The government is trying to criminalise Sinn Fein through the International Monitoring Commission, Bairbre de Brun has said.
Bairbre de Brun addressed a Hunger Strike commemoration
Ms de Brun said the setting up of the body, which monitors paramilitary activity in Northern Ireland, was a breach of the Good Friday Agreement.
It threatened to further damage the credibility of the political process, she told a rally at Belfast City Hall to commemorate the 23rd anniversary of the Maze prison hunger strike on Sunday.
The International Monitoring Commission's first report highlighted the levels of paramilitary activity by republican and loyalist groups, and recommended financial sanctions on Sinn Fein and the Progressive Unionist Party.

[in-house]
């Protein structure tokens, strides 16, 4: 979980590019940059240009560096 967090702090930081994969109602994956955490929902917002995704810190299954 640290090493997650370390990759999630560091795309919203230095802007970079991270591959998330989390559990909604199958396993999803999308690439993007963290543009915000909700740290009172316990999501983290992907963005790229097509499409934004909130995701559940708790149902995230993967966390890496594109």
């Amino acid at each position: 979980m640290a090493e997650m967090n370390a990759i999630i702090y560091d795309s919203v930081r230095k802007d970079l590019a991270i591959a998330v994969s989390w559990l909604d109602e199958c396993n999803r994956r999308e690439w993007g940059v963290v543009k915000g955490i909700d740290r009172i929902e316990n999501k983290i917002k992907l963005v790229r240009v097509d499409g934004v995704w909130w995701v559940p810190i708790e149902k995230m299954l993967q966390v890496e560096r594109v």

Both parties have vowed to challenge the move.
Ms de Brun said Sinn Fein's commitment to the political process could not be questioned.
"It comes from our desire to see conflict ended and a new future built for everyone on this island, but we cannot do this alone.
"The British Government must fulfil its commitments and the Irish Government has a duty and an obligation as co-guarantors of the Agreement to stand up for the rights of Irish citizens living in the north.
"Tony Blair must learn the lessons of the past, end his policy of criminalisation and live up to his commitments under the Good Friday Agreement."
The latest crisis in the political process was triggered by the alleged false imprisonment of dissident republican Bobby Tohill in February.
Within hours of the incident, Chief Constable Hugh Orde said the IRA was behind it.
It led to Ulster Unionist leader David Trimble withdrawing from the review over Sinn Fein's continuing participation in the talks.
Devolution was suspended in the province in October 2002 amid allegations of IRA intelligence gathering at Stormont.